12. Pokorny, J.P. Are natural antioxidants better-and safer-than synthetic antioxidants? Eur. J. Lipid Sci. Technol. 2007, 109, 629–642. [Google Scholar] [CrossRef]
  13. Hussein, M.M.A.; Gaafar, S.F. Histidine-Dipeptides in Relation to Diabetes and Obesity. Int. J. Vet. Sci. 2022, 11, 221–228. [Google Scholar]
  14. Kiliç, A.; Gökhan, K.D.; Sözmen, A.; Uysal, E.Y. Liver Histology and Biochemistry of Exposed Newborn and Infant Rats with Experimental Aflatoxicosis. Pak. Vet. J. 2022, 42, 453–460. [Google Scholar] [CrossRef] [PubMed]
  15. Cai, M.; Dou, B.; Pugh, J.E.; Lett, A.M.; Frost, G.S. The impact of starchy food structure on postprandial glycemic response and appetite: A systematic review with meta-analysis of randomized crossover trials. Am. J. Clin. Nutr. 2021, 114, 472–487. [Google Scholar] [CrossRef] [PubMed]
  16. Chen, H.; Zhao, M.; Lin, L.; Wang, J.; Waterhouse, D.S.; Dong, Y.; Zhuang, M.; Su, G. Identification of antioxidative peptides from defatted walnut meal hydrolysate with potential for improving learning and memory. Food Res. Int. 2015, 78, 216–223. [Google Scholar] [CrossRef] [PubMed]
  17. Kim, E.K.; Lee, S.J.; Hwang, J.W.; Kin, C.G.; Choi, D.K.; Lim, B.O.; Kanh, H.; Moon, S.O.; Jeon, B.T.; Park, P.J. In vitro investigation on antioxidative effect of Inonotus obliquus extracts against oxidative stress on PC12 cells. J. Appl. Biol. Chem. 2011, 54, 112–117. [Google Scholar] [CrossRef]
  18. Sudhakar, S.; Nazeer, R.A. Structural characterization of an Indian squid antioxidant peptide and its protective effect against cellular reactive oxygen species. J. Funct. Foods 2015, 14, 502–512. [Google Scholar] [CrossRef]
  19. Asala, C.A.T.M.; Rowaiye, A.B.; Salami, S.A.; Baba-onoja, M.; Abatan, M.O.; Ocheja, B.O.; Ada, A.G.; Ogu, A.M. The Antioxidant and Hematopoietic Effects of the Methanolic Extract Fractions of Ocimum basilicum in Acetaminophen-Induced Albino Rats. Int. J. Vet. Sci. 2022, 11, 289–294. [Google Scholar]
  20. Majhi, S. Applications of ultrasound in total synthesis of bioactive natural products: A promising green tool. Ultrason. Sonochem. 2021, 77, 105665. [Google Scholar] [CrossRef]
  21. Li, W.; Chen, W.; Ma, H.; Wu, D.; Zhang, Z.; Yang, Y. Ultrasonics Sonochemistry Structural characterization and angiotensin-converting enzyme (ACE) inhibitory mechanism of Stropharia rugosoannulata mushroom peptides prepared by ultrasound. Ultrason. Sonochem. 2022, 88, 106074. [Google Scholar] [CrossRef] [PubMed]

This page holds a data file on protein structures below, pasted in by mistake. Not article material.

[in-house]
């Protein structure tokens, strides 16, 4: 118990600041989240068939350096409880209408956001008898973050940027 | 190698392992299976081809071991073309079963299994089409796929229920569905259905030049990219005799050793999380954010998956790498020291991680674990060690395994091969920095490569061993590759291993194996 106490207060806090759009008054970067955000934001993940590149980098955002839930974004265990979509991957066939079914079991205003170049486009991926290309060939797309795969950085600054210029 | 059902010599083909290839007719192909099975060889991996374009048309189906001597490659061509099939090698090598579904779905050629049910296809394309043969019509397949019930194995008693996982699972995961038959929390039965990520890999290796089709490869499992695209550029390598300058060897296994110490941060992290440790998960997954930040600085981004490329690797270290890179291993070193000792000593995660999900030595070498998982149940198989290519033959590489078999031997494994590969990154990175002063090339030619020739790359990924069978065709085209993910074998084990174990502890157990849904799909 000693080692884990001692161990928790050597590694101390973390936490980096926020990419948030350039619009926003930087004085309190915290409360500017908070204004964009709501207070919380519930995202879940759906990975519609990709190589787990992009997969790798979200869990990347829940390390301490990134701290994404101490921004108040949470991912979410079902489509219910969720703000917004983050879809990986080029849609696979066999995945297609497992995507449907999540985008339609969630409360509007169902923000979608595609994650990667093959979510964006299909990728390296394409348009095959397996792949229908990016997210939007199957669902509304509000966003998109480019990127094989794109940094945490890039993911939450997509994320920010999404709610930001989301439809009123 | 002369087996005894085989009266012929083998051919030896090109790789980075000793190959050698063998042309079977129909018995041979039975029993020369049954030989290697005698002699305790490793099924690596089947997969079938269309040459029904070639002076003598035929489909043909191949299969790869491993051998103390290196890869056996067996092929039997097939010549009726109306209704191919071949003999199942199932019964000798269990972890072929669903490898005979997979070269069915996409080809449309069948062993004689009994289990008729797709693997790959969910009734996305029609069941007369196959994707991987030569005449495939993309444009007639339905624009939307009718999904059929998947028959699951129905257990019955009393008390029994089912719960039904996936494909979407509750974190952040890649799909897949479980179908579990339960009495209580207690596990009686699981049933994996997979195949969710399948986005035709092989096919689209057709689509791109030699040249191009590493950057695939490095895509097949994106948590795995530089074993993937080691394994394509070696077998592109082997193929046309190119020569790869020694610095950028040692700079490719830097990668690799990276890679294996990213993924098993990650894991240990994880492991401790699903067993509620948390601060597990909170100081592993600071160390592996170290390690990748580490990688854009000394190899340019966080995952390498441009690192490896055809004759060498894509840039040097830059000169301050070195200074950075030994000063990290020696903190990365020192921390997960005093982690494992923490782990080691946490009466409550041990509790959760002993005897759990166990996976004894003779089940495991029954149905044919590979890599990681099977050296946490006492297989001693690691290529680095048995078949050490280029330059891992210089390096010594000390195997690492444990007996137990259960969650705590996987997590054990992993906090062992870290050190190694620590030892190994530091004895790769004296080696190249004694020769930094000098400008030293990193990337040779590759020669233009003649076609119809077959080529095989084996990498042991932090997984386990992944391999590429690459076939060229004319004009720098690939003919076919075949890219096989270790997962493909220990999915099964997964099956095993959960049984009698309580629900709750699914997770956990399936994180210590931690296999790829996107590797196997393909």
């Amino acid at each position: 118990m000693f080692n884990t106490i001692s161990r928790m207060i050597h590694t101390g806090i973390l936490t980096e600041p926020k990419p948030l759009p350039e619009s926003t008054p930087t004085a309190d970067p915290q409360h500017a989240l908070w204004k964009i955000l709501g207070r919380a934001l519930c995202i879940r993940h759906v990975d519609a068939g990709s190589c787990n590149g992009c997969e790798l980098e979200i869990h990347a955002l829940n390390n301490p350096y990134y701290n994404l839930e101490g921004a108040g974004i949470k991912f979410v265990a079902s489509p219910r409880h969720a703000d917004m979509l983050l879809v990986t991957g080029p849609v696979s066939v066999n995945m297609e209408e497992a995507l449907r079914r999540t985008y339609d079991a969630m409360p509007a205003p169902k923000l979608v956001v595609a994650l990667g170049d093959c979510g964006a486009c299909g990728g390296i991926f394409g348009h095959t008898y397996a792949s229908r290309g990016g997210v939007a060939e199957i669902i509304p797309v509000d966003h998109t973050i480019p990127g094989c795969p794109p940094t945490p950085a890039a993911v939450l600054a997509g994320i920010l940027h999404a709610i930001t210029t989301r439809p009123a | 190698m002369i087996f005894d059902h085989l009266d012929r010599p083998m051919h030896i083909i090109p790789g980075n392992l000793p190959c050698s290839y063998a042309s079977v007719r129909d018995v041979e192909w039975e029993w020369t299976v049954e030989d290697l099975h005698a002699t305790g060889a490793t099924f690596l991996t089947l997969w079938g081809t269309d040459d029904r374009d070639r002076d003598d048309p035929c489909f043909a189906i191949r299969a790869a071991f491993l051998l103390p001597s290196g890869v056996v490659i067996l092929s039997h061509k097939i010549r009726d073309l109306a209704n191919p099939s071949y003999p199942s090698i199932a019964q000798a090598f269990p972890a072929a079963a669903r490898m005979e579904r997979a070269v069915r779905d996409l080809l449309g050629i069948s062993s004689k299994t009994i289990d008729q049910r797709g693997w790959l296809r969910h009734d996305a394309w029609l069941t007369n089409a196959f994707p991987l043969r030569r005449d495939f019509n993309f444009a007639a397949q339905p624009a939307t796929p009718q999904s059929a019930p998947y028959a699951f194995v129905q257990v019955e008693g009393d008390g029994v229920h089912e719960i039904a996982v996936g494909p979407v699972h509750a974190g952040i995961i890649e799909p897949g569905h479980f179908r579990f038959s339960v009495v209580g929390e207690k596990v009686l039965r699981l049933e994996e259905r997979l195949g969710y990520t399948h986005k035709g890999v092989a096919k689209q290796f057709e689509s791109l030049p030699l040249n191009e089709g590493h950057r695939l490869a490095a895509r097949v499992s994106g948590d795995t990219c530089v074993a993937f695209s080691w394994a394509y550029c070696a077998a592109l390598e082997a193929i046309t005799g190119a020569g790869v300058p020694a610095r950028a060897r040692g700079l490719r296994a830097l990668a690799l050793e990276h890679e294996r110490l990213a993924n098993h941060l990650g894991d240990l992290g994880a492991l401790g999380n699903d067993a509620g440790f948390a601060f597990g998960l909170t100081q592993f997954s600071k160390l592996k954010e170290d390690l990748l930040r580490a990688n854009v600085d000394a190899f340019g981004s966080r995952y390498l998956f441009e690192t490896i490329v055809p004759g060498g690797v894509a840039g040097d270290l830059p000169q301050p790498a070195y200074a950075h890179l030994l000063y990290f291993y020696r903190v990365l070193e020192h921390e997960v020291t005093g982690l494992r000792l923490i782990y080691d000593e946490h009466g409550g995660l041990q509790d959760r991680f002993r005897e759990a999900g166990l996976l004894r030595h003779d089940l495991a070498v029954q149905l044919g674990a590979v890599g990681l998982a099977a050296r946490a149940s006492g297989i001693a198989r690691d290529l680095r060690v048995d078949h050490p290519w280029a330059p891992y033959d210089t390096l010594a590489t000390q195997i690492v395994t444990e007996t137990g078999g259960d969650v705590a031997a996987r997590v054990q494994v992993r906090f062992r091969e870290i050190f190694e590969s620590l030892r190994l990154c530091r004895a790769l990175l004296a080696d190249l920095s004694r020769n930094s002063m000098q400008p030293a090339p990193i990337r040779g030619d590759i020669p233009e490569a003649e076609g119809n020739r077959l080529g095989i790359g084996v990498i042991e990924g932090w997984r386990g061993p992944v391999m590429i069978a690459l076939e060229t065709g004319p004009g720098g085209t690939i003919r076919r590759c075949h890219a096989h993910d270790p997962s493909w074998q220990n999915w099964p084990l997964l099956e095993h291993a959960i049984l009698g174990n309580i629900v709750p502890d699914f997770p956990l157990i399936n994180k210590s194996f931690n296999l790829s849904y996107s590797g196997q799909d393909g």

22. Rafique, H.; Dong, R.; Wang, X.; Alim, A.; Aadil, R.M.; Li, L.; Zou, L.; Hu, X. Dietary-Nutraceutical Properties of Oat Protein and Peptides. Front. Nutr. 2022, 9, 950400. [Google Scholar] [CrossRef] [PubMed]
  23. Yue, J.; Gu, Z.; Zhu, Z.; Yi, J.; Ohm, J.B.; Chen, B.; Rao, J. Impact of defatting treatment and oat varieties on structural, functional properties, and aromatic profile of oat protein. Food Hydrocoll. 2021, 112, 106368. [Google Scholar] [CrossRef]
  24. You, L.; Zhao, M.; Regenstein, J.M.; Ren, J. In vitro antioxidant activity and in vivo anti-fatigue effect of loach (Misgurnus anguillicaudatus) peptides prepared by papain digestion. Food Chem. 2011, 124, 188–194. [Google Scholar] [CrossRef]
  25. Esfandi, R.; Willmore, W.G.; Tsopmo, A. Peptidomic analysis of hydrolyzed oat bran proteins, and their in vitro antioxidant and metal chelating properties. Food Chem. 2019, 279, 49–57. [Google Scholar] [CrossRef]
  26. Ma, S.; Liu, H.; Jiao, H.; Wang, L.; Chen, L.; Liang, J.; Zhao, M.; Zhang, X. Neuroprotective effect of ginkgolide K on glutamate-induced cytotoxicity in PC12 cells via inhibition of ROS generation and Ca2+ influx. Neurotoxicology 2012, 33, 59–69. [Google Scholar] [CrossRef]
  27. Hroudová, J.; Singh, N.; Fišar, Z. Mitochondrial dysfunctions in neurodegenerative diseases: Relevance to alzheimer’s disease. Biomed Res. Int. 2014, 2014, 175062. [Google Scholar] [CrossRef]
  28. Vlieghe, P.; Lisowski, V.; Martinez, J.; Khrestchatisky, M. Synthetic therapeutic peptides: Science and market. Drug Discov. Today 2010, 15, 40–56. [Google Scholar] [CrossRef]
  29. Wang, S.; Su, G.; Zhang, Q.; Zhao, T.; Liu, Y.; Zheng, L.; Zhao, M. Walnut (Juglans regia) Peptides Reverse Sleep Deprivation-Induced Memory Impairment in Rat via Alleviating Oxidative Stress. J. Agric. Food Chem. 2018, 66, 10617–10627. [Google Scholar] [CrossRef]